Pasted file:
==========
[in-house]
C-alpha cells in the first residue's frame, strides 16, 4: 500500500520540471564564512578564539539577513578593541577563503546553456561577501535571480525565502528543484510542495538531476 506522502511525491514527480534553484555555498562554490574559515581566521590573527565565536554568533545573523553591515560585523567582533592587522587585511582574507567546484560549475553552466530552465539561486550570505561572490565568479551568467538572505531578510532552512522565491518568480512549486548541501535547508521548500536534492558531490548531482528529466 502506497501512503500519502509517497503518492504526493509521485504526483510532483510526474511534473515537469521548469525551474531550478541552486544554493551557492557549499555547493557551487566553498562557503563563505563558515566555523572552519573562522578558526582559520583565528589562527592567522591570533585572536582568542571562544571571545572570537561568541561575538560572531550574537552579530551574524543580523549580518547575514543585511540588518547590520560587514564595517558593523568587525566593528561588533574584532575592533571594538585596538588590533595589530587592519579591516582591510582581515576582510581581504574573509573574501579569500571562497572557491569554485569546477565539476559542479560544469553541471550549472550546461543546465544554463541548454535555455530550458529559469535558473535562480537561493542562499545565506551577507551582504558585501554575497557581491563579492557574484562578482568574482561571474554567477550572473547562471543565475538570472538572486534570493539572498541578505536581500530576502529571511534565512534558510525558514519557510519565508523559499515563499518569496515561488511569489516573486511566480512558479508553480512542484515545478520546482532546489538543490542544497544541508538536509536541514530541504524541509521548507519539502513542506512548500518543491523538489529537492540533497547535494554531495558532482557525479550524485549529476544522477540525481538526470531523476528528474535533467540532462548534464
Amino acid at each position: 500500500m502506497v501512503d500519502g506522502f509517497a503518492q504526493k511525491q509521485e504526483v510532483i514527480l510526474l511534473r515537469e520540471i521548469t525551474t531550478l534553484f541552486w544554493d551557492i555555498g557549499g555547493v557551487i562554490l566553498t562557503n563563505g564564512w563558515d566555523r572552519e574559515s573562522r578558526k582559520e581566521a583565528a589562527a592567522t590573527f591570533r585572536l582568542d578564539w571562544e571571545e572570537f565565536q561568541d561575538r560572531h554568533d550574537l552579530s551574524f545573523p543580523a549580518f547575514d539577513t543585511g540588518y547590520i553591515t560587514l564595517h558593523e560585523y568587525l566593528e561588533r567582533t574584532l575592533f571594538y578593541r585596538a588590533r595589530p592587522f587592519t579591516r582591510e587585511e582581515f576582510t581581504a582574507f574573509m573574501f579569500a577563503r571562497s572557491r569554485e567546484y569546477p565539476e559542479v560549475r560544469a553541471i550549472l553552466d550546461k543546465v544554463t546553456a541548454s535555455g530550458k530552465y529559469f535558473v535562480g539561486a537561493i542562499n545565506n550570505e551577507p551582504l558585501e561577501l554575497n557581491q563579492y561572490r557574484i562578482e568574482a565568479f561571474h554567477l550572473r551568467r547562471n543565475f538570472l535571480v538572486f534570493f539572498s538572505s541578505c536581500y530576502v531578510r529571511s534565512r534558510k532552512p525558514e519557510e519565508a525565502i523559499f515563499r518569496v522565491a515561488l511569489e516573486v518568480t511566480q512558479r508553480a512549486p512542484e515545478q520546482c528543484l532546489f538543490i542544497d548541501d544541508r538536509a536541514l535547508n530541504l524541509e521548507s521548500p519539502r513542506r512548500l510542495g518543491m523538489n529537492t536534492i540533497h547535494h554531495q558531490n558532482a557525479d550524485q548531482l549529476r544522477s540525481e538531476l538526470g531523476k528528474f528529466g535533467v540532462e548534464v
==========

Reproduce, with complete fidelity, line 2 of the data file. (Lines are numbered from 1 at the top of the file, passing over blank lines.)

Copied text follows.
C-alpha cells in the first residue's frame, strides 16, 4: 500500500520540471564564512578564539539577513578593541577563503546553456561577501535571480525565502528543484510542495538531476 506522502511525491514527480534553484555555498562554490574559515581566521590573527565565536554568533545573523553591515560585523567582533592587522587585511582574507567546484560549475553552466530552465539561486550570505561572490565568479551568467538572505531578510532552512522565491518568480512549486548541501535547508521548500536534492558531490548531482528529466 502506497501512503500519502509517497503518492504526493509521485504526483510532483510526474511534473515537469521548469525551474531550478541552486544554493551557492557549499555547493557551487566553498562557503563563505563558515566555523572552519573562522578558526582559520583565528589562527592567522591570533585572536582568542571562544571571545572570537561568541561575538560572531550574537552579530551574524543580523549580518547575514543585511540588518547590520560587514564595517558593523568587525566593528561588533574584532575592533571594538585596538588590533595589530587592519579591516582591510582581515576582510581581504574573509573574501579569500571562497572557491569554485569546477565539476559542479560544469553541471550549472550546461543546465544554463541548454535555455530550458529559469535558473535562480537561493542562499545565506551577507551582504558585501554575497557581491563579492557574484562578482568574482561571474554567477550572473547562471543565475538570472538572486534570493539572498541578505536581500530576502529571511534565512534558510525558514519557510519565508523559499515563499518569496515561488511569489516573486511566480512558479508553480512542484515545478520546482532546489538543490542544497544541508538536509536541514530541504524541509521548507519539502513542506512548500518543491523538489529537492540533497547535494554531495558532482557525479550524485549529476544522477540525481538526470531523476528528474535533467540532462548534464